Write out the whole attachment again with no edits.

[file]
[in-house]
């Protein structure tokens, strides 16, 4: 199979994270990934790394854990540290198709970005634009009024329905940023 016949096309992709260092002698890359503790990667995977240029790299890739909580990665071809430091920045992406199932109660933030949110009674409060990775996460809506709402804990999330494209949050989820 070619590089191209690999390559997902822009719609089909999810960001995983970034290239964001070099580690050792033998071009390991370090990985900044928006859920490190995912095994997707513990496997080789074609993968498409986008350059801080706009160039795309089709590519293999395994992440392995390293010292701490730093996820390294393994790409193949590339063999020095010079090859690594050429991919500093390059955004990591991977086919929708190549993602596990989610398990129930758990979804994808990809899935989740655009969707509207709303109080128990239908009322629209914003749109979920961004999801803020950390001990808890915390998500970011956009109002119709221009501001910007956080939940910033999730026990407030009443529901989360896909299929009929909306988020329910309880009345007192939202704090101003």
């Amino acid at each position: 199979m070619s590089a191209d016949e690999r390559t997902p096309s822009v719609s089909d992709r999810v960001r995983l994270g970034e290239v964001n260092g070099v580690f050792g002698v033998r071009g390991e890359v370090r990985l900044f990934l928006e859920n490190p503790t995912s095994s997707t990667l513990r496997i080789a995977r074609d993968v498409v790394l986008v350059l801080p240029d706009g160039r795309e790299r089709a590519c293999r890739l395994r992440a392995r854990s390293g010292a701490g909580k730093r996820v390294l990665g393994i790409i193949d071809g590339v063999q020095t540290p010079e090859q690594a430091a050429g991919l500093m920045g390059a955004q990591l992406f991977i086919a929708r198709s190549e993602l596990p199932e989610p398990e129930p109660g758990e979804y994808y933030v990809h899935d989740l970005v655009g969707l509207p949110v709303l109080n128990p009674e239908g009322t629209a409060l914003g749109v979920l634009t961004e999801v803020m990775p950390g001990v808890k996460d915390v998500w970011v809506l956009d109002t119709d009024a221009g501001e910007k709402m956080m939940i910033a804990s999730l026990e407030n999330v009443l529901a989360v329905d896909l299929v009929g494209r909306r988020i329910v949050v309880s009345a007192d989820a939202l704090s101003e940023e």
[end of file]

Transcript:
[in-house]
């Protein structure tokens, strides 16, 4: 199979994270990934790394854990540290198709970005634009009024329905940023 016949096309992709260092002698890359503790990667995977240029790299890739909580990665071809430091920045992406199932109660933030949110009674409060990775996460809506709402804990999330494209949050989820 070619590089191209690999390559997902822009719609089909999810960001995983970034290239964001070099580690050792033998071009390991370090990985900044928006859920490190995912095994997707513990496997080789074609993968498409986008350059801080706009160039795309089709590519293999395994992440392995390293010292701490730093996820390294393994790409193949590339063999020095010079090859690594050429991919500093390059955004990591991977086919929708190549993602596990989610398990129930758990979804994808990809899935989740655009969707509207709303109080128990239908009322629209914003749109979920961004999801803020950390001990808890915390998500970011956009109002119709221009501001910007956080939940910033999730026990407030009443529901989360896909299929009929909306988020329910309880009345007192939202704090101003």
């Amino acid at each position: 199979m070619s590089a191209d016949e690999r390559t997902p096309s822009v719609s089909d992709r999810v960001r995983l994270g970034e290239v964001n260092g070099v580690f050792g002698v033998r071009g390991e890359v370090r990985l900044f990934l928006e859920n490190p503790t995912s095994s997707t990667l513990r496997i080789a995977r074609d993968v498409v790394l986008v350059l801080p240029d706009g160039r795309e790299r089709a590519c293999r890739l395994r992440a392995r854990s390293g010292a701490g909580k730093r996820v390294l990665g393994i790409i193949d071809g590339v063999q020095t540290p010079e090859q690594a430091a050429g991919l500093m920045g390059a955004q990591l992406f991977i086919a929708r198709s190549e993602l596990p199932e989610p398990e129930p109660g758990e979804y994808y933030v990809h899935d989740l970005v655009g969707l509207p949110v709303l109080n128990p009674e239908g009322t629209a409060l914003g749109v979920l634009t961004e999801v803020m990775p950390g001990v808890k996460d915390v998500w970011v809506l956009d109002t119709d009024a221009g501001e910007k709402m956080m939940i910033a804990s999730l026990e407030n999330v009443l529901a989360v329905d896909l299929v009929g494209r909306r988020i329910v949050v309880s009345a007192d989820a939202l704090s101003e940023e």